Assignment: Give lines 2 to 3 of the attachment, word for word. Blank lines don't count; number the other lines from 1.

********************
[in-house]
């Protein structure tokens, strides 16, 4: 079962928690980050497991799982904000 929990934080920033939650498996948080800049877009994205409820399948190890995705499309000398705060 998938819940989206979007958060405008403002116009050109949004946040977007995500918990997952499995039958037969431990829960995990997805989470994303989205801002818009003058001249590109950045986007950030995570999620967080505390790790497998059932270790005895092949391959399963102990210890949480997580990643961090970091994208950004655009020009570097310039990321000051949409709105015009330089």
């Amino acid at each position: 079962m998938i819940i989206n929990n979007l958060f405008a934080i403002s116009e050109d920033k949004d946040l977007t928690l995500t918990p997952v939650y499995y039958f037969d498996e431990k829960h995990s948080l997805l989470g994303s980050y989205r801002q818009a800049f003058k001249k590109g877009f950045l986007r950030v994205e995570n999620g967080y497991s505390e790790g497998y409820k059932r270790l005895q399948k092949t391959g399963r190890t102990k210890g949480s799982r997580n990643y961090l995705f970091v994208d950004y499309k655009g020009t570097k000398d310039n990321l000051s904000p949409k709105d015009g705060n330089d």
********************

């Protein structure tokens, strides 16, 4: 079962928690980050497991799982904000 929990934080920033939650498996948080800049877009994205409820399948190890995705499309000398705060 998938819940989206979007958060405008403002116009050109949004946040977007995500918990997952499995039958037969431990829960995990997805989470994303989205801002818009003058001249590109950045986007950030995570999620967080505390790790497998059932270790005895092949391959399963102990210890949480997580990643961090970091994208950004655009020009570097310039990321000051949409709105015009330089």
């Amino acid at each position: 079962m998938i819940i989206n929990n979007l958060f405008a934080i403002s116009e050109d920033k949004d946040l977007t928690l995500t918990p997952v939650y499995y039958f037969d498996e431990k829960h995990s948080l997805l989470g994303s980050y989205r801002q818009a800049f003058k001249k590109g877009f950045l986007r950030v994205e995570n999620g967080y497991s505390e790790g497998y409820k059932r270790l005895q399948k092949t391959g399963r190890t102990k210890g949480s799982r997580n990643y961090l995705f970091v994208d950004y499309k655009g020009t570097k000398d310039n990321l000051s904000p949409k709105d015009g705060n330089d």